Oil slips below $94 a barrel on economic concerns
By early afternoon in Europe, benchmark crude for February delivery was down 31 cents to $93.83 a barrel in electronic trading on the New York Mercantile Exchange.
The Associated Press
The price of oil slipped below $94 a barrel Tuesday due to concerns about weakening economic growth in Germany and expectations of a rise in U.S. crude stockpiles.
By early afternoon in Europe, benchmark crude for February delivery was down 31 cents to $93.83 a barrel in electronic trading on the New York Mercantile Exchange. The contract rose 58 cents to finish at $94.15 per barrel in New York on Tuesday.
Germany's economy grew only 0.7 percent in 2012, suggesting it shrank in the fourth quarter, according to government figures. For 2012, the economy still grew faster than the rest of the 17 European Union countries which use the euro, but it showed a sharp drop over 2011, when it grew 3 percent.
The struggles of Europe's largest economy corroborated figures released Monday which showed industrial output across the eurozone down in November for the third straight month.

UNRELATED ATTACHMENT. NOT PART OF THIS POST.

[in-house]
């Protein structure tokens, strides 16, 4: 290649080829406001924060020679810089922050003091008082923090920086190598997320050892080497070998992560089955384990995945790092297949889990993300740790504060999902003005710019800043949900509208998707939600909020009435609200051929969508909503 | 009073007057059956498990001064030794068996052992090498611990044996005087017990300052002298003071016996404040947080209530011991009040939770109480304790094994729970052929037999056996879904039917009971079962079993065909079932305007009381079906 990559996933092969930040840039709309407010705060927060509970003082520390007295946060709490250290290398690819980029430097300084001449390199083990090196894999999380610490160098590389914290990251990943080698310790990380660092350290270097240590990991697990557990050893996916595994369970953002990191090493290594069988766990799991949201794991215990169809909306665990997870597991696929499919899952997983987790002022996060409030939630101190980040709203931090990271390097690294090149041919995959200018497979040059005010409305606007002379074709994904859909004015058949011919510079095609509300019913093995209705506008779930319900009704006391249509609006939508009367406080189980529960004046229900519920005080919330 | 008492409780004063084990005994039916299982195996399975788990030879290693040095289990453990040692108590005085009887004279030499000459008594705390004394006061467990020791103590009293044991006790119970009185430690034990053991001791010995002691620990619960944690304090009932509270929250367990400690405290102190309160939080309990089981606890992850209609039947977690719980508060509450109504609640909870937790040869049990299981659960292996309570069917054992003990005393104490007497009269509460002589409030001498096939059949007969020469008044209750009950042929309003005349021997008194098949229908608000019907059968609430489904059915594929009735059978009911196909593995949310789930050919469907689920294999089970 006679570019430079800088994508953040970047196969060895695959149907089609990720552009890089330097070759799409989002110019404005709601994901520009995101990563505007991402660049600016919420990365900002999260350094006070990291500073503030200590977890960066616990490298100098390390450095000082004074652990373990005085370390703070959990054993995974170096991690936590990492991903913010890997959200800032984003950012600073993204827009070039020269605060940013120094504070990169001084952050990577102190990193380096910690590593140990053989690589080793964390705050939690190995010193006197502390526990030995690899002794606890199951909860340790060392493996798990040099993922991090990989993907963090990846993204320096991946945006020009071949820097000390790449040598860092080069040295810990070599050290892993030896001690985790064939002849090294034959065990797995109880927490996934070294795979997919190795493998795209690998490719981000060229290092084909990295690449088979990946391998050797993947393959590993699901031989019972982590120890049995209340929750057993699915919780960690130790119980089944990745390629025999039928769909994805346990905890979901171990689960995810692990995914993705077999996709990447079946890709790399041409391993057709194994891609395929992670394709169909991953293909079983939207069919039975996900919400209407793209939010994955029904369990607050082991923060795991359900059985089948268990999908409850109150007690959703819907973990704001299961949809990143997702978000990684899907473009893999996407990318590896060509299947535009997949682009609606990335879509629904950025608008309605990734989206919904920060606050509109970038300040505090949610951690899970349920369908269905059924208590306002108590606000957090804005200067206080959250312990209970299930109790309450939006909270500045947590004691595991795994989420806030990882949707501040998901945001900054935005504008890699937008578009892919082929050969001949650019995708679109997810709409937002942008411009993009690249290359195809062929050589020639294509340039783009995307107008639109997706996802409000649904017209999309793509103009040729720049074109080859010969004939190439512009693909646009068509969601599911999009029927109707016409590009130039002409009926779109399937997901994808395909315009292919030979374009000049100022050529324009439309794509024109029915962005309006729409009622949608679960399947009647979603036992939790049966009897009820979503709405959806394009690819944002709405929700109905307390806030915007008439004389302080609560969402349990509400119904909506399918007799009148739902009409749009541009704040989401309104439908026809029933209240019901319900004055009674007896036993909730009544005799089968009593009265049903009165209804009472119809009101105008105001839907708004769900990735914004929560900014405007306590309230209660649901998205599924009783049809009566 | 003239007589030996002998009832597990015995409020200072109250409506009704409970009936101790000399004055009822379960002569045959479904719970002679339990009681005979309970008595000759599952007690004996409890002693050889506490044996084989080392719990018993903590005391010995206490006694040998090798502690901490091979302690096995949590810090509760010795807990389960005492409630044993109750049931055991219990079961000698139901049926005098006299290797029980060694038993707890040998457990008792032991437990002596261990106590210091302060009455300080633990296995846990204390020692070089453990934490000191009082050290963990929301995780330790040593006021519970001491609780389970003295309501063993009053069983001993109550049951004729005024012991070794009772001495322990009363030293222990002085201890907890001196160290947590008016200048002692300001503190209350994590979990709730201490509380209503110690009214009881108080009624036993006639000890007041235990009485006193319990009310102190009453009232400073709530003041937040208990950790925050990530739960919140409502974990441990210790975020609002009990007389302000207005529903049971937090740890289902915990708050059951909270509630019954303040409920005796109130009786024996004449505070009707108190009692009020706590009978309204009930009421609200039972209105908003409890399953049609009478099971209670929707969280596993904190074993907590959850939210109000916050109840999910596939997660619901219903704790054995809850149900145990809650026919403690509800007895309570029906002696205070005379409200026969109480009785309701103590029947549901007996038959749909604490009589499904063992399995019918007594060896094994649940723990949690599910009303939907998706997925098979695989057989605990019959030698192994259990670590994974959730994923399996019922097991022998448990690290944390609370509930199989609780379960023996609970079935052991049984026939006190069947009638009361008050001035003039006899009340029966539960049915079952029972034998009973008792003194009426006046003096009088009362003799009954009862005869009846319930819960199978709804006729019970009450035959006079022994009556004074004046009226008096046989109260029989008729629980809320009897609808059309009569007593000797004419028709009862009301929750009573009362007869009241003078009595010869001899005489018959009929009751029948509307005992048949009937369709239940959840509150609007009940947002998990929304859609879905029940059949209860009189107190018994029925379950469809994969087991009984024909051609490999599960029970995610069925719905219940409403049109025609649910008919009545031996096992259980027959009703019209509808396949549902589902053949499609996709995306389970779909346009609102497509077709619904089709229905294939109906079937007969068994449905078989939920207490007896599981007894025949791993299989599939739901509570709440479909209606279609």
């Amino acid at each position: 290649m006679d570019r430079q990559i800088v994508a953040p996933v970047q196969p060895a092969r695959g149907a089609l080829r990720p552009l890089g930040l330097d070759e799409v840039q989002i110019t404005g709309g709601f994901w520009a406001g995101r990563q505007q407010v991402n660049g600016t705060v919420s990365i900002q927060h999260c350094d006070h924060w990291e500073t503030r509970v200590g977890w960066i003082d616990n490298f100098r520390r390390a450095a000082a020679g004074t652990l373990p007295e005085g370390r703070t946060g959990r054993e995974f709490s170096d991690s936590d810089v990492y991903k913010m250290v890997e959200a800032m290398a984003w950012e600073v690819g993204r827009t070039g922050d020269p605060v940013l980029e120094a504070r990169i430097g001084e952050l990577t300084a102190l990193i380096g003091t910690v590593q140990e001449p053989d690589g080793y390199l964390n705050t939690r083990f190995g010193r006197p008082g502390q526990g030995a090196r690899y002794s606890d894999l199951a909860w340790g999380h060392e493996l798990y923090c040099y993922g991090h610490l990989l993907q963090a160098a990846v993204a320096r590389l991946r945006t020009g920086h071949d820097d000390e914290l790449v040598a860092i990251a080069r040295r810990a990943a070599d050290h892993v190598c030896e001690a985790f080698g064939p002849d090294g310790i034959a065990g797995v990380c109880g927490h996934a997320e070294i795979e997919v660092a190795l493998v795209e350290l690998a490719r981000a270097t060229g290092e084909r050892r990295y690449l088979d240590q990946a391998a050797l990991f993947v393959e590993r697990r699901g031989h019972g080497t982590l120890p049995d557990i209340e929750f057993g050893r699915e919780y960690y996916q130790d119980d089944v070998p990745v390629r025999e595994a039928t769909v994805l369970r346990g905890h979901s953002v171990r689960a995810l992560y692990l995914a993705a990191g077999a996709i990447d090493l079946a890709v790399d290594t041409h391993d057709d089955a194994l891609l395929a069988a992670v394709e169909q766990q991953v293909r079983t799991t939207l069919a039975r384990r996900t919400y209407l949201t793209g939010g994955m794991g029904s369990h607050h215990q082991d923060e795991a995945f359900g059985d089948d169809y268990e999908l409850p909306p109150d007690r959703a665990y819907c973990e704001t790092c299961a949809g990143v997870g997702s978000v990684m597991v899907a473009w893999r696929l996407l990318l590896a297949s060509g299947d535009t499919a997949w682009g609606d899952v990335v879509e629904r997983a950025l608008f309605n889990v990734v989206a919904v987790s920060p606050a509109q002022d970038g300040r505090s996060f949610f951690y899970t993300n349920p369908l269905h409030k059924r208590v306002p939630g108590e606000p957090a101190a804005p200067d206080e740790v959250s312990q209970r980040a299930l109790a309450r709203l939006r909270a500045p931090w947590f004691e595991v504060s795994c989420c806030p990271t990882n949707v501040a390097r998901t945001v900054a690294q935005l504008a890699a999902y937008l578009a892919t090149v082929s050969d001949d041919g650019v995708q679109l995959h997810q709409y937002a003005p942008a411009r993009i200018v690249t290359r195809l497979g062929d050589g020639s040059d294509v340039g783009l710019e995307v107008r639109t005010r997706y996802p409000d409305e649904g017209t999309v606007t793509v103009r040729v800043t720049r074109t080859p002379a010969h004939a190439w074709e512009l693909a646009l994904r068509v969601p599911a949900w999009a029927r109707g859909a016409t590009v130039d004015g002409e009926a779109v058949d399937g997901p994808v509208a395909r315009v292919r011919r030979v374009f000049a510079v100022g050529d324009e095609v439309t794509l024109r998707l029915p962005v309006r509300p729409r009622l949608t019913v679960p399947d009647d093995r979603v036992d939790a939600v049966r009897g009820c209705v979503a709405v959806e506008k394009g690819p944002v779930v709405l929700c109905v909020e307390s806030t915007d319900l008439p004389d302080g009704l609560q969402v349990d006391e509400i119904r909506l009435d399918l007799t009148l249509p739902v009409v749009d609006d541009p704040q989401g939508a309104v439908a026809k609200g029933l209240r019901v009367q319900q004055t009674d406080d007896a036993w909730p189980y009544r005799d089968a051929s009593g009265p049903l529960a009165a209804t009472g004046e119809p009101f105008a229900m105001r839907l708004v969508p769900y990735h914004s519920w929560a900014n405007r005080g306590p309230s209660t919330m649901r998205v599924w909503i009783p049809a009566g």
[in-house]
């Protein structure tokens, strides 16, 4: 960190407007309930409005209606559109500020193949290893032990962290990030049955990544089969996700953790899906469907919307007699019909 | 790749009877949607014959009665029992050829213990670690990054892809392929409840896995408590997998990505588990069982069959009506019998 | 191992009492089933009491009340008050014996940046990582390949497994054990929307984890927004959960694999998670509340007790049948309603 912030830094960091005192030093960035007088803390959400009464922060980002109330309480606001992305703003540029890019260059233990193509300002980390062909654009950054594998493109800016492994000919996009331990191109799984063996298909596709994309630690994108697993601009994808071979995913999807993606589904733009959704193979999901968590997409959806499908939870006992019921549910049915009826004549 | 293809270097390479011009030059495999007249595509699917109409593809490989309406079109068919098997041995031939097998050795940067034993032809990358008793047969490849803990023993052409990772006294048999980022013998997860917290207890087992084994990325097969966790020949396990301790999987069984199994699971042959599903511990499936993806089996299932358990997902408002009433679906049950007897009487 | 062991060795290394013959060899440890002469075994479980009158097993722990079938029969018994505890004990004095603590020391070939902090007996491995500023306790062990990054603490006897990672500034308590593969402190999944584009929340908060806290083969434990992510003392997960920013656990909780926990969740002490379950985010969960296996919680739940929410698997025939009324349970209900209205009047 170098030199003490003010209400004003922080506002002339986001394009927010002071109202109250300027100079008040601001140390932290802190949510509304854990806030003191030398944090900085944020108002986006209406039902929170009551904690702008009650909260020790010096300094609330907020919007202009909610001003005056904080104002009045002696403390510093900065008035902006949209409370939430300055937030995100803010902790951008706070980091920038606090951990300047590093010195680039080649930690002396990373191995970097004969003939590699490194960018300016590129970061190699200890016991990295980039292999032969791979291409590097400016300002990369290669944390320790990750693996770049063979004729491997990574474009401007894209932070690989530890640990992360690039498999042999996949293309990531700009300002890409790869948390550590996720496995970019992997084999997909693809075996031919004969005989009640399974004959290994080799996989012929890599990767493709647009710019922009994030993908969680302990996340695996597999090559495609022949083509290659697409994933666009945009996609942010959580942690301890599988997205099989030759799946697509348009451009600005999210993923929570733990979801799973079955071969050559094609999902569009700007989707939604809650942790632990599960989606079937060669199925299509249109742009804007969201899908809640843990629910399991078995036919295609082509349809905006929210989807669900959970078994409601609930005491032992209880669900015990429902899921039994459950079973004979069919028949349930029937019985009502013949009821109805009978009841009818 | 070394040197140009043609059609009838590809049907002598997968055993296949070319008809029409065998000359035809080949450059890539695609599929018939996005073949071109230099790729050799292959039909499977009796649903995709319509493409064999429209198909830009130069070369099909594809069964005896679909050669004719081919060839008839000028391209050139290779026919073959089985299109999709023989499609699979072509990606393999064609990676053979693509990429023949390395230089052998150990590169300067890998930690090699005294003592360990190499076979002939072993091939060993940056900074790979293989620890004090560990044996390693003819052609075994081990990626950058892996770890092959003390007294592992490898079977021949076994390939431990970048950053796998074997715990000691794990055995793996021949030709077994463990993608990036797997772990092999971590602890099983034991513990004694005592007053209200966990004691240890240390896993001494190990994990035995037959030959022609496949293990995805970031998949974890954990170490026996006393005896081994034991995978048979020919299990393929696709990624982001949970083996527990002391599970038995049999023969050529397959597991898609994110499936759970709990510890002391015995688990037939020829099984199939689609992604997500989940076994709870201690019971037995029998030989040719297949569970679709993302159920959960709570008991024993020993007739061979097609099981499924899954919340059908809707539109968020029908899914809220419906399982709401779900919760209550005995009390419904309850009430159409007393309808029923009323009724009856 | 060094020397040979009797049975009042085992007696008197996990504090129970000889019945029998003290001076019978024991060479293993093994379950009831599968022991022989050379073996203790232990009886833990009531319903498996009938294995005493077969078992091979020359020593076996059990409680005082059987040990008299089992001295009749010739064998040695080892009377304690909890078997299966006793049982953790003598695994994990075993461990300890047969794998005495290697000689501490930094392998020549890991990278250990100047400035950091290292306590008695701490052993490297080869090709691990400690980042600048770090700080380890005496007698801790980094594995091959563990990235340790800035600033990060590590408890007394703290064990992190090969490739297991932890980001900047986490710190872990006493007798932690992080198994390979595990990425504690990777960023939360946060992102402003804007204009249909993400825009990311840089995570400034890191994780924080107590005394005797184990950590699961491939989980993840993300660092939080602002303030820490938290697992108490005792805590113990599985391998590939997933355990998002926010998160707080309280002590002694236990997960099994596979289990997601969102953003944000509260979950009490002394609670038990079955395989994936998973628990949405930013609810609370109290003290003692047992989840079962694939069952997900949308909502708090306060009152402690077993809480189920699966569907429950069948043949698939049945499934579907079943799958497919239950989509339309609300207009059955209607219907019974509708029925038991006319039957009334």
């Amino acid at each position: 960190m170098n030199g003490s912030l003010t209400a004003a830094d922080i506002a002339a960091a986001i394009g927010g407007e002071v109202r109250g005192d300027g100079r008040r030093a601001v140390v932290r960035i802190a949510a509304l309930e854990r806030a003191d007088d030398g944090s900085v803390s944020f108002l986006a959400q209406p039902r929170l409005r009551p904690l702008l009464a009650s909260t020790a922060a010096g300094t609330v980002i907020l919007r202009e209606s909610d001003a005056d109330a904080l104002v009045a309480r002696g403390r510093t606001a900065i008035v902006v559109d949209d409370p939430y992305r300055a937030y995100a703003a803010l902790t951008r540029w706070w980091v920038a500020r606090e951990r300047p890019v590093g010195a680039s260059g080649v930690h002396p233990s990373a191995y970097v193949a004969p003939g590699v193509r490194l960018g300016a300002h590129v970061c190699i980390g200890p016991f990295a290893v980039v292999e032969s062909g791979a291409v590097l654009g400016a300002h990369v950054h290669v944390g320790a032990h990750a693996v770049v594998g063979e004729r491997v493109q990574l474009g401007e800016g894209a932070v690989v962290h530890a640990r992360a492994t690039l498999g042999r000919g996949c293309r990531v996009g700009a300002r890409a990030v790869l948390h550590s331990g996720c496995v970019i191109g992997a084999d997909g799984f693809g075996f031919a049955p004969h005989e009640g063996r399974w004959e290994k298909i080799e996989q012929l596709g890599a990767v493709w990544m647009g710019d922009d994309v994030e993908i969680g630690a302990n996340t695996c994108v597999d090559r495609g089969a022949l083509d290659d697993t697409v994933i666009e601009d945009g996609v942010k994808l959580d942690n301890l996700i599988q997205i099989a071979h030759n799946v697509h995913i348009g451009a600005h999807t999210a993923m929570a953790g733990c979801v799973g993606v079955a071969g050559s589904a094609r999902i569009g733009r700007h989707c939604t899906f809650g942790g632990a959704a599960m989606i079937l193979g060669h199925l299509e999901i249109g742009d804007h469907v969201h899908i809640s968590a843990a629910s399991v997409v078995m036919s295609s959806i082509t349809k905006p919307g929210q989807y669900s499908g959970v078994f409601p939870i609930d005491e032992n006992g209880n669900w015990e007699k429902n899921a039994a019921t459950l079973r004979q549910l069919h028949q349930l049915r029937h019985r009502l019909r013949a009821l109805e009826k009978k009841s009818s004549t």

The dispute in Washington about the U.S. debt ceiling was also discouraging oil investors, who will later in the day monitor fresh information on U.S. stockpiles of crude and refined products.
Data for the week ending Jan. 11 is expected to show a rise of 2.5 million barrels in crude oil stocks and of 3 million barrels in gasoline stocks, according to a survey of analysts by Platts, the energy information arm of McGraw-Hill Cos.
The American Petroleum Institute will release its report on oil stocks later Tuesday, while the report from the Energy Department's Energy Information Administration — the market benchmark — will be out on Wednesday.
Brent crude, used to price international varieties of oil, was down 7 cents to $111.81 per barrel on the ICE Futures exchange in London.
In other energy futures trading on the Nymex:
— Wholesale gasoline was down 0.91 cent at $2.7628 a gallon.
— Natural gas fell 0.1 cent to $3.363 per 1,000 cubic feet.
— Heating oil rose 0.13 cent to $3.0638.
Dorothy Cox of The Trucker staff can be reached for comment at firstname.lastname@example.org.
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